We offer our toddlers endless opportunities to practice daily tasks – from washing a table to watering plants; from dressing themselves in simple clothes (including showing them how to put on a jacket using a trick we call the “Montessori throw,” where the child positions the jacket in front of her where she can see it, puts her hands into the sleeves, then flips the jacket over her head) to mastering buttons, bows and zippers. By performing one step at a time, a child is easily able to master new skills, giving her a great sense of personal achievement and pride.
A great example of the independence curriculum is our detailed snack routine. Parents are amazed that 2 ½ year olds can independently serve, jointly eat, and clean up after their daily snack.
Toilet Independence is another important aspect of a child’s journey to independence (and a requirement to enter Pre-School). Our skilled teachers watch for signs that your child is ready to use the toilet on her own and provide gentle encouragement for your toddler to have a positive toilet training experience. Older children often serve as role models for the younger members of the class and show the younger ones how to align to the rhythms and routines of the classroom. Our toilets are low to the ground and sized just right for your child to achieve another developmental milestone in a positive and relaxed environment.
Phase3’s master teachers guide your child to develop the foundational skills she needs to live together peacefully with other children and adults. We guide her to hang up her own jacket or apron, and put back a work in its proper place in the shelf. We encourage her to problem-solve rather than say “I can’t.” Because children this age have a strong tendency to imitate what they see, our teachers constantly model appropriate social skills, good manners and consideration for others. Our skilled teachers also show your child how to use words to identify the feelings they experience in themselves and that they see in others. In these ways we are able to help smooth their initial social interactions.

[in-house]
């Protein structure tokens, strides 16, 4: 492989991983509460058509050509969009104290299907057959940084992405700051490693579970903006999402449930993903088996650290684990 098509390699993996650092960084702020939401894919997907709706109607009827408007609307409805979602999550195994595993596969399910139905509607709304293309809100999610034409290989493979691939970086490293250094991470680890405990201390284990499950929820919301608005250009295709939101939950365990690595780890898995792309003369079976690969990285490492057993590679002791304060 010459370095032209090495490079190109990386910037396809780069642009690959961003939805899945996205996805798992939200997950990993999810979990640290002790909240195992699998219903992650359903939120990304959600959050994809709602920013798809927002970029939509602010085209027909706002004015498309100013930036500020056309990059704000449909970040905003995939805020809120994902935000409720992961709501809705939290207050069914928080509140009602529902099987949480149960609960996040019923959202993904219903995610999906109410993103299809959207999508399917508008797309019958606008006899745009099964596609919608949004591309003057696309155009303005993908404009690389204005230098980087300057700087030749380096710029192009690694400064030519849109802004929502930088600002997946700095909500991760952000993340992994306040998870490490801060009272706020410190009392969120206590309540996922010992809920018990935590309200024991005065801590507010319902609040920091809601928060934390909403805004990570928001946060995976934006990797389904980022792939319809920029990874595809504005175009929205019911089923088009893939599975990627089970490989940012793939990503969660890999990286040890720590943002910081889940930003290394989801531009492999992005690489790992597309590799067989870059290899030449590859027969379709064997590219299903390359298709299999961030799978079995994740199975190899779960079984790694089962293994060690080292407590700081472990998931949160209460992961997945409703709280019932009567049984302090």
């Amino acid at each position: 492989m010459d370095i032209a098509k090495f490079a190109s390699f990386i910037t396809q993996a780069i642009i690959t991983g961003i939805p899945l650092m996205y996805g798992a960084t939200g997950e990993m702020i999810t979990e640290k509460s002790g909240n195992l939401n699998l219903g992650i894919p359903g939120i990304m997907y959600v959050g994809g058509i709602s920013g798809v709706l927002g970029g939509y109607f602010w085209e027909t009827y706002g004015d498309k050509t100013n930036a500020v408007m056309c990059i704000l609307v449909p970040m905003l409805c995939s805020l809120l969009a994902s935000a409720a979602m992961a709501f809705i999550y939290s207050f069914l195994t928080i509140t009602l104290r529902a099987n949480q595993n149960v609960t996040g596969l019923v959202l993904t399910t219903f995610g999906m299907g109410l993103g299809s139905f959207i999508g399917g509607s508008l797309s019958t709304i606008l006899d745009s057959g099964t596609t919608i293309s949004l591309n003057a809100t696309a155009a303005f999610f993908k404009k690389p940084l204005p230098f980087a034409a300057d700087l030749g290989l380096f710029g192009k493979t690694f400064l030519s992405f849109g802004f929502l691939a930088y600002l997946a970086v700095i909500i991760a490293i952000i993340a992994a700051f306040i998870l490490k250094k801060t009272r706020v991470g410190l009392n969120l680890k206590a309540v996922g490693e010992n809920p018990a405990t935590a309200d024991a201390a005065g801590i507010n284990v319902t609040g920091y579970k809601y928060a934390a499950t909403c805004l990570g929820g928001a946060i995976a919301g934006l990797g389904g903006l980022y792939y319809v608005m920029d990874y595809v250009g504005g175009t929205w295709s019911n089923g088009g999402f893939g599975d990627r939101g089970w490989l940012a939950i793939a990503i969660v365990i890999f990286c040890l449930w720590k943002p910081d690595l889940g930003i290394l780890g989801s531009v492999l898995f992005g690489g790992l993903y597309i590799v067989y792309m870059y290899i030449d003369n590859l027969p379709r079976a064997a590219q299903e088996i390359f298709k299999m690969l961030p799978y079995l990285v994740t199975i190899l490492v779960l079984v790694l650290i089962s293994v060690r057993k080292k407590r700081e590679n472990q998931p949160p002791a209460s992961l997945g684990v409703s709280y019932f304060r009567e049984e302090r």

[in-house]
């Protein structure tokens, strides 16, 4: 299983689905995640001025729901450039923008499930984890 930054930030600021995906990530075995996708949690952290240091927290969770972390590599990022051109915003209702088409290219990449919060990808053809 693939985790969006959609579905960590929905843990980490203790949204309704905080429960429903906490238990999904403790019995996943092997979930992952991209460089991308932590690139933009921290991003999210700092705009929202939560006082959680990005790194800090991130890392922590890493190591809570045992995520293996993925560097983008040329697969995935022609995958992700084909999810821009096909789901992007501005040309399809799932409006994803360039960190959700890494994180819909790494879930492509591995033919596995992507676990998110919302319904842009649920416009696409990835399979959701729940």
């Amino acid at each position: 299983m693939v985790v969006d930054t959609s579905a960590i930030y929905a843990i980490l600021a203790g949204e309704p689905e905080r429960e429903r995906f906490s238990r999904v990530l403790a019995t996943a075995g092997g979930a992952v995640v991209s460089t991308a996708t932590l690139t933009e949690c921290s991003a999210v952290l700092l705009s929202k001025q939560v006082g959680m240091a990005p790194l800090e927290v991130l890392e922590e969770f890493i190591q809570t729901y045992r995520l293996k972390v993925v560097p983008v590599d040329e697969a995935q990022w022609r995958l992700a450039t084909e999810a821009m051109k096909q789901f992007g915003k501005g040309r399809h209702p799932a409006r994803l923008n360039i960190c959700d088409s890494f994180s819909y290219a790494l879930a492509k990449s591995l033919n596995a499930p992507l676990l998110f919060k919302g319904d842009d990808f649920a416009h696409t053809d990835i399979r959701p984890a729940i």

A significant portion of a toddler’s uncontrollable emotions (tantrums included) comes from not having the tools necessary to communicate their needs – and especially from being in an environment not suited to her needs. To reduce this frustration on a toddler’s part, our classrooms are child-sized – and, equally importantly, orderly. A child knows, every day, what to expect when – and where to find her favorite activity. We also offer her limited choices, so she can choose without being overwhelmed.
As your child grows, she has access to increasingly complex and challenging Montessori materials and activities. Each of these activities matches your child’s current developmental stage and help her to learn and experience fundamental skills such as cause and effect, problem solving, persistence and the completion of goals.
Increasingly sophisticated activities challenge and develop your toddler’s hand-eye coordination, gross motor skills, and the beginning of the fine motor skills that ultimately lead to more intricate exercises such as writing.
The freedom to move in the classroom and interact with peers is also guided by “grace and courtesy” lessons that help them to establish positive social interactions with classmates and teachers. Teachers continuously model the desired behavior and provide encouragement for positive behavior rather than correction for negative behavior.
With these lessons, children begin to develop the fundamentals of social and emotional intelligence that will be critical to their future success.